How to Survive the Festive Food Season
This is the festive period but let’s get one thing straight ……..it’s not 8 weeks long!
By Claire Fudge: The 4th Discipline
Yep that’s right folks using the “festive period” as an easy way to go totally off track is only going to make it harder to get back on it. I believe in balance. Food should be enjoyed and there is always space in our nutrition plans for some festive eating. BUT we do need to think about how we go about this. For most triathletes it is now the off season, and this means that we can give our bodies some time for rest and recovery before the hard work of race season. However, at this time of year with a likely reduction in training volume/intensity, as well as allowing our bodies to recover from the tough work of racing...
'it’s ok to gain a little ‘winter warmth’ here and there, but it is prudent to try and keep within 2-3kgs of the weight that you may typically race at'.
Some athletes see going off track at one Christmas buffet or works night out as totally writing off the whole period as they “will gain weight anyway”. I disagree with this totally! It is just all about balancing things and being mindful of what we are eating, how we fuel ourselves around our training, and knowing when to be smart about tweaking intake in the day or few days around the festivities!
A mince pie for example is about 250kcal and 38g carbohydrates …. Sure enjoy one of the Christmas treats around, but reconsider your balance: go for the mince pie, but have it instead of your usual afternoon snack nut bar or protein ball (normally around 180-250kcal and 17-25g carbohydrates). In fact, if you have the mince pie more than 2hrs before training, albeit a little high in fat and not 100% ideal nutritionally as a snack pre training , it would give you the minimum amount of carbohydrates needs for a 1 hr turbo session or swim for example.
I will also flag up just how easily the tin of chocolates in the office can add up if you are not a little savvy. But again, being smart, these chocolate treats are relatively moderate release carbohydrate. So, if you have had a mid-afternoon dive into the tin- this could substitute as your pre-training snack about 2hrs before your evening sessions or; consider adjusting your intake at your next meal. Approximately 4 foil wrapped goodies is about 250kcal and 31g carbohydrates…..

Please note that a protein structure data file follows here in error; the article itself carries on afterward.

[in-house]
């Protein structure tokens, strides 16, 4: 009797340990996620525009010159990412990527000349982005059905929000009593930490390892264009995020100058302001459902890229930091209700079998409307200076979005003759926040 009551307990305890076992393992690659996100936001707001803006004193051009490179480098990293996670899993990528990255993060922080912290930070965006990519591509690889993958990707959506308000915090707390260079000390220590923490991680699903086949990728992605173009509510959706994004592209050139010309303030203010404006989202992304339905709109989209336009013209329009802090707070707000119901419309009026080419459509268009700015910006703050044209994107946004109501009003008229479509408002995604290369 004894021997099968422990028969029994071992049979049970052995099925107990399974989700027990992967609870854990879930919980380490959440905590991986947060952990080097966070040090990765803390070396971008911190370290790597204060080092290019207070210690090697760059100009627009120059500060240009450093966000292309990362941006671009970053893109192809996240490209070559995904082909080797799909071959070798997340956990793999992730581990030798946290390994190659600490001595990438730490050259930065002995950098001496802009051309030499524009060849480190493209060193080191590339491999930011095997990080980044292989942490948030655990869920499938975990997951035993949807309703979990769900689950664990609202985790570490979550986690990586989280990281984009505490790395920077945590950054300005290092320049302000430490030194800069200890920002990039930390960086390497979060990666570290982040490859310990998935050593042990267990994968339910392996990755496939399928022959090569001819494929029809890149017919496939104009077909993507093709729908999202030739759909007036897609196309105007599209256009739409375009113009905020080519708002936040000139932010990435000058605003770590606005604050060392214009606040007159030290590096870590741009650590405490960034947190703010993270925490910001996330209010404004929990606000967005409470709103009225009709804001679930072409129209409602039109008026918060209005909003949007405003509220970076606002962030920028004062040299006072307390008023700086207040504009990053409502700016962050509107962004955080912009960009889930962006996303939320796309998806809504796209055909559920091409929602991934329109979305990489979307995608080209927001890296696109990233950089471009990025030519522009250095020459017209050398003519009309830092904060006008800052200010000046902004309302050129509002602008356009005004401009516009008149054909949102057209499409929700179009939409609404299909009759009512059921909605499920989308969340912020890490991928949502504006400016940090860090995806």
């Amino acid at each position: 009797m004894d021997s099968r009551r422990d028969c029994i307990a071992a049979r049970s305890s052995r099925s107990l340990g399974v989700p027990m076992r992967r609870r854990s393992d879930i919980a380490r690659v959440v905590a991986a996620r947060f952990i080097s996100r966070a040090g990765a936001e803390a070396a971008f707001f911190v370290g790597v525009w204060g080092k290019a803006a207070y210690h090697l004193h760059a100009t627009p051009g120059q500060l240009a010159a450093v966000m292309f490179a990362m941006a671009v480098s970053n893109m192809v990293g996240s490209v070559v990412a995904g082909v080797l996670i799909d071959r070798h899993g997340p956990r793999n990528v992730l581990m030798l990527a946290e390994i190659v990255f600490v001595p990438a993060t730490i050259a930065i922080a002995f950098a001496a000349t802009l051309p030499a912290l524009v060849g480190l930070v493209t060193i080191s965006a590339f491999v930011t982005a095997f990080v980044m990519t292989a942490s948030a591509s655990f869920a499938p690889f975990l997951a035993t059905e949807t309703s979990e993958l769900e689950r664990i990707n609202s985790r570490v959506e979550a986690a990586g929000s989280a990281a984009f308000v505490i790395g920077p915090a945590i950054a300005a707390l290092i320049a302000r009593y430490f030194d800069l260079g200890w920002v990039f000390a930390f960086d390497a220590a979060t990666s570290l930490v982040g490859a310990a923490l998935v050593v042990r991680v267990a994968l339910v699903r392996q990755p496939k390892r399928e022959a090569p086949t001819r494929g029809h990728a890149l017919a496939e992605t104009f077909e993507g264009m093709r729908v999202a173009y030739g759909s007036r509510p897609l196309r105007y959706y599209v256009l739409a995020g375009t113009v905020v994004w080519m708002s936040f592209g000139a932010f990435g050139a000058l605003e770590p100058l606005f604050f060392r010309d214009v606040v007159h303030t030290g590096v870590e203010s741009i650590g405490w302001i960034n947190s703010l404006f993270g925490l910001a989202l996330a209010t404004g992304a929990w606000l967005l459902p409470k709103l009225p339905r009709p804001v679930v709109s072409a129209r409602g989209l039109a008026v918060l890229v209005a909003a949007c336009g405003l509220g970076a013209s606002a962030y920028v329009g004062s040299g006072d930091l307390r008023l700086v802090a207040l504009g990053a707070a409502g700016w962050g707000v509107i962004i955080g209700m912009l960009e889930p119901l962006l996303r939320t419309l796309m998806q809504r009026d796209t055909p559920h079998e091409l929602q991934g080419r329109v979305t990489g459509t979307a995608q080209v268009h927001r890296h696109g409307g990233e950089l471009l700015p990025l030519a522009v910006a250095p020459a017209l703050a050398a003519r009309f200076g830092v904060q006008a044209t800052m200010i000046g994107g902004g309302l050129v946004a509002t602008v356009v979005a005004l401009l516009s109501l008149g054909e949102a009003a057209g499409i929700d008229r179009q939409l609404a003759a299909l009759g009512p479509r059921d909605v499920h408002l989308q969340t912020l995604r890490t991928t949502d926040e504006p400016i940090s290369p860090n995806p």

Try not to restrict food around training over Christmas. Still try to think about timing of eating before and after training, as too much restriction will only hamper performance and recovery.
Preparing for the day ahead is super important if you are due to go out in the evening. Make sure you balance the day with regular meal; turning up super hungry to a festive buffet or meal, having trained means you will be more likely to overeat. Turn up just ready to eat but not having over restricted during the day. If there are snacks wafting around, go for nuts or protein filled canapes, add a good portion of protein to your plate along with colourful veg; helping with satiety!
Egg nog ……. Well this would of course be my drink of choice with the high iron and protein content !!! When consuming alcoholic drinks try to reduce consumption of high sugar options and try a spirit with a low-calorie mixer. If you have been training, make sure to start rehydrating as soon as possible afterwards; remember you need to rehydrate with 150% of what you have lost in training i.e loosing 1kg of sweat means rehydration with 1500ml of fluids. Remember too that heavy drinking of alcohol will affect recovery and adaptation.
Most importantly, you don’t need to earn eating over the festive period and you don’t need to miss out on what you fancy!
But the festive period is actually a couple of weeks so think ahead, prepare and be mindful. And most importantly enjoy it and have a Merry Christmas!
Blog generously written by Claire Fudge Bsc Rd, Pg.Cert , Adv. Dip